Few were the legends of these elusive, beautiful, ageless creatures that lived in the forest and easily vanished from sight, but they were by far the best stories. There was the tale of Luthien Tinuviel, the fairest Elf that ever walked in Middle-earth. She fell in love with a mortal named Beren and was lost to Elven-kind forever. Earendil was a mariner, and he sailed away long ago to Valinor with a brilliant jewel, a silmaril, on his brow. The silmaril was set in the heavens as a star to bring hope to those in Middle-earth. Gil-galad was an Elven-king who fought in the first war against the Dark Lord, Sauron. He was victorious, but perished in the fight.
Elves were so rarely seen that many people doubted their existence, believing that the colorful stories had merely been invented. Others thought that the Elves had long since forsaken Middle-earth, and the few sightings had been visions and empty shadows of things as they once were. Rowen, Miriel’s mother, had never met an Elf during her time in Edoras, and she was not sure if Elves were real or not.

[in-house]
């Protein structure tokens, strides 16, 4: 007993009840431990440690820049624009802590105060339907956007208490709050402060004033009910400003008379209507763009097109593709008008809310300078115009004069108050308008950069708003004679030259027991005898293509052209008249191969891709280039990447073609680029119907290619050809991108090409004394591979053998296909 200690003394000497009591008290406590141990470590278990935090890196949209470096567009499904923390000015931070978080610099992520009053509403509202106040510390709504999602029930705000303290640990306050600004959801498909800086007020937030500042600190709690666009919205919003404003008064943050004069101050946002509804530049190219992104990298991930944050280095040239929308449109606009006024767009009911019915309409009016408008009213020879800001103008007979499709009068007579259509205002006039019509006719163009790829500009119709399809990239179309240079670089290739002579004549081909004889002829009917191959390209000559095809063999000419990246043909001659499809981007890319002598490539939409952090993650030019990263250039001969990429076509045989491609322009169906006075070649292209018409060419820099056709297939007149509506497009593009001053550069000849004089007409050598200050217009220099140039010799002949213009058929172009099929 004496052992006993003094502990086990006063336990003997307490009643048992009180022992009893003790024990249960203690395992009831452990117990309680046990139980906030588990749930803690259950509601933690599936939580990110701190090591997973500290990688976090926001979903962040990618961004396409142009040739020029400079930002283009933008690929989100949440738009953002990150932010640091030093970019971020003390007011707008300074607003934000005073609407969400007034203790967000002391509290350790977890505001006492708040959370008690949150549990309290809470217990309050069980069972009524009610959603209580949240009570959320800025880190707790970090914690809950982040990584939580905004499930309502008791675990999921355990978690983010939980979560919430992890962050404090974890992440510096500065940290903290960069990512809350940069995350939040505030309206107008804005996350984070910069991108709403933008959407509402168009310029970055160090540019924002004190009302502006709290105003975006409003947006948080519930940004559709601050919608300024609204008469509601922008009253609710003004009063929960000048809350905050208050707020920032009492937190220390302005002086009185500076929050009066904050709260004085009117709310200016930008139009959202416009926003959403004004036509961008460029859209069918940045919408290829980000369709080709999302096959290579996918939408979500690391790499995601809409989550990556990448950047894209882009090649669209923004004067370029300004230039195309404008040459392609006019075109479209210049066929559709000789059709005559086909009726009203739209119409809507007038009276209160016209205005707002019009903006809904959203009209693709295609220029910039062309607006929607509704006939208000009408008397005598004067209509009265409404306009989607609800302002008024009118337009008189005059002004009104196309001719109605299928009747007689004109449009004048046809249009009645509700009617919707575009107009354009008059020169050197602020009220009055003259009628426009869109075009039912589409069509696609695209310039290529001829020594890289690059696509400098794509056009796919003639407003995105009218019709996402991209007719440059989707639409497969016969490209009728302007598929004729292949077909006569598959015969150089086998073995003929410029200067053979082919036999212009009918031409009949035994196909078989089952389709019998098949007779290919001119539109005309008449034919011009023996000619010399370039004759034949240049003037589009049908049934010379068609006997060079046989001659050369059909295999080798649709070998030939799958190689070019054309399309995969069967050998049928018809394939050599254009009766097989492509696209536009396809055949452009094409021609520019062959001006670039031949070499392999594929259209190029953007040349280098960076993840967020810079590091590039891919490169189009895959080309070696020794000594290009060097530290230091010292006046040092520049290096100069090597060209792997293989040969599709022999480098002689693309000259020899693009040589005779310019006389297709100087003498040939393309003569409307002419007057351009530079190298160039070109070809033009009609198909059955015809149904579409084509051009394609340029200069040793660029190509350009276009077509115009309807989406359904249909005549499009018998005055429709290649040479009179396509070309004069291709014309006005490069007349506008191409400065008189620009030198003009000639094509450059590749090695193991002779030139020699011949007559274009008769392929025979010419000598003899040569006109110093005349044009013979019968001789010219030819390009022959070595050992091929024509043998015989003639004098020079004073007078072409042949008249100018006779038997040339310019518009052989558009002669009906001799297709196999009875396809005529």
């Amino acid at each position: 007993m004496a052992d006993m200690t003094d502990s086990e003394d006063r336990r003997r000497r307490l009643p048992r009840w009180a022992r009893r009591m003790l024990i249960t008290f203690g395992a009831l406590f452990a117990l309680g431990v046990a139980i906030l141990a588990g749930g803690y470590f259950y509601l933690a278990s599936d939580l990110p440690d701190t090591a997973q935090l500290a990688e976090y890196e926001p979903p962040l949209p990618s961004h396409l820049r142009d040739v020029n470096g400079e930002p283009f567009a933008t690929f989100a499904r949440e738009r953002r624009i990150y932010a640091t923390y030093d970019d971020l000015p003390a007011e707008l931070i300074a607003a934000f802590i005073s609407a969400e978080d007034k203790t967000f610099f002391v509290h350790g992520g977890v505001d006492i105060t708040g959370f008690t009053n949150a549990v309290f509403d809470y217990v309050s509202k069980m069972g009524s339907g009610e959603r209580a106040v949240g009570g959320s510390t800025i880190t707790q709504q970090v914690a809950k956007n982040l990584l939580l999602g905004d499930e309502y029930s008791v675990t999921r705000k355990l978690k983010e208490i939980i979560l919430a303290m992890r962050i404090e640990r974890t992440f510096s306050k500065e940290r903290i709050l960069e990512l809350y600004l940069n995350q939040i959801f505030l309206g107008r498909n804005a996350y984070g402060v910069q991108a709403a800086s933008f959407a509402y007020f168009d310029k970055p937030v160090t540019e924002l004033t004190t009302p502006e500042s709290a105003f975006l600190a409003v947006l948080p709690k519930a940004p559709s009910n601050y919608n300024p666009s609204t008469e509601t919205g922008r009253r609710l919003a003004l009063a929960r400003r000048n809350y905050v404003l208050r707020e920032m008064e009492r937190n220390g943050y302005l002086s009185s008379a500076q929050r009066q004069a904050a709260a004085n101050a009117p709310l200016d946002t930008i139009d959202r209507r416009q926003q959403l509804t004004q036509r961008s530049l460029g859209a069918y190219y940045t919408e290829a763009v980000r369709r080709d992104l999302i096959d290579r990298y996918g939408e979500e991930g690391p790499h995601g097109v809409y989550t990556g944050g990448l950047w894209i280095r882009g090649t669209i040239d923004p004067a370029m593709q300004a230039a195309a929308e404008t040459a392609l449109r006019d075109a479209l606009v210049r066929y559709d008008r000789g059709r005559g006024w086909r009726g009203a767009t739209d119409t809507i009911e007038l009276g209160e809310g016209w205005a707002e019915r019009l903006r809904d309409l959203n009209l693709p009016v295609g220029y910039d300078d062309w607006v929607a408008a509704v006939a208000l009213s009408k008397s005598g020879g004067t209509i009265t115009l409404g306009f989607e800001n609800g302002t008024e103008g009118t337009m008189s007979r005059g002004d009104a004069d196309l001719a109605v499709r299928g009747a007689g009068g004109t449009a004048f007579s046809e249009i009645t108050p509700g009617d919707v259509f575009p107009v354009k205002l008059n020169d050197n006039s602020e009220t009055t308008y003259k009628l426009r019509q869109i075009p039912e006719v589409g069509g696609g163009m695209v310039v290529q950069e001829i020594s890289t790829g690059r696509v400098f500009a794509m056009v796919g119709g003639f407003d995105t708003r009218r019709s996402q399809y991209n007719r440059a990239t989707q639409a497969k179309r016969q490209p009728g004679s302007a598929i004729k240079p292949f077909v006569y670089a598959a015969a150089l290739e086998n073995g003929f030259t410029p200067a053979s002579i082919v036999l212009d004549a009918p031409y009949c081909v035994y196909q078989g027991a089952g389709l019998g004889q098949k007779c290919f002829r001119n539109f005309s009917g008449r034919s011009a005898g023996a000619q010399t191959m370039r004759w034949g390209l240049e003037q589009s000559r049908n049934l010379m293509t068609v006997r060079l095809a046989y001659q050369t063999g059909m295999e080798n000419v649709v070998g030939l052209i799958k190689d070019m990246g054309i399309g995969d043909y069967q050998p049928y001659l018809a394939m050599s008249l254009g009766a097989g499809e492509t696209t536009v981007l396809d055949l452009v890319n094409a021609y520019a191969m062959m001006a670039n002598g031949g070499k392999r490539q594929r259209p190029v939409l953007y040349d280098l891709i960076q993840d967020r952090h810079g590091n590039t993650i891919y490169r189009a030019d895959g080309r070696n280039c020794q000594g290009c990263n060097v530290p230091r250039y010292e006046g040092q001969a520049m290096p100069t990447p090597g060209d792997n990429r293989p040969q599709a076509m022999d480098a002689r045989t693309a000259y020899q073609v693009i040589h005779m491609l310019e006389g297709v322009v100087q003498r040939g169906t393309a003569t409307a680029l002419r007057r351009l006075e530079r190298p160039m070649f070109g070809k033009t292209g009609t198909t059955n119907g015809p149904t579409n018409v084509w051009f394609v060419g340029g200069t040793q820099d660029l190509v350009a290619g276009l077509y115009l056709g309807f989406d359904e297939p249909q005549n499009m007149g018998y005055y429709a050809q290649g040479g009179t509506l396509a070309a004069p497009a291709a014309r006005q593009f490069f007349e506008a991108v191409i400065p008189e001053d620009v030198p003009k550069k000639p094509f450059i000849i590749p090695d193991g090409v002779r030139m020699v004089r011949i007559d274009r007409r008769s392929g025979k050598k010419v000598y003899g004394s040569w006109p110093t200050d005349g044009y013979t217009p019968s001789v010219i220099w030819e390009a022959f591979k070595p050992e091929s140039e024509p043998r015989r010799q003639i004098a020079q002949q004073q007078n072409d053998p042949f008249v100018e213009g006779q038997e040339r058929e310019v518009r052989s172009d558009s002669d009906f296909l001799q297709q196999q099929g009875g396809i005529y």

Miriel, on the other hand, believed wholeheartedly in Elves. She longed to meet one someday, and, even though she knew it was quite impossible since mortals are forbidden to set foot in the Undying Lands, Miriel wished she could sail into the West and see the enchanted land of Valinor.
Miriel returned to the present. She folded her hands in her lap and waited expectantly.
“I was just as thrilled that Queen Elfhild was with child as the Lady herself was,” Rowen was saying. “I tended her with special care in the months that followed. But when the time came for the baby to be born, the Queen died in labor.
“I was devastated. King Theoden was disconsolate. The whole of Rohan mourned. And the child, a strong, healthy boy named Theodred, entered the world without a mother.
“So I raised young Theodred myself. When he was old enough, I taught him fair speech, manners, and how to read and write, the same as I have taught you. The only things I did not teach him were swordsmanship and the arts of war. I left that special training to others more skilled in the craft, although I picked up plenty along the way and passed the knowledge on to the three of you children.”
Miriel began to wonder where her mother was leading with her story, but she listened intently in case she missed a clue.
“One day when I was running an errand, I met your father, Elidan, in the marketplace. I can’t even explain what it was like, Miriel, but one look passed between us and I knew. I just knew.”
“What did you see?” ventured Miriel, staring at her mother in rapt fascination.
“I don’t rightly know,” sighed Rowen. “I saw myself mirrored in his eyes. I saw the future, and, if I may say so, it even seemed as if I saw the three of you children. I just knew that he was the one.”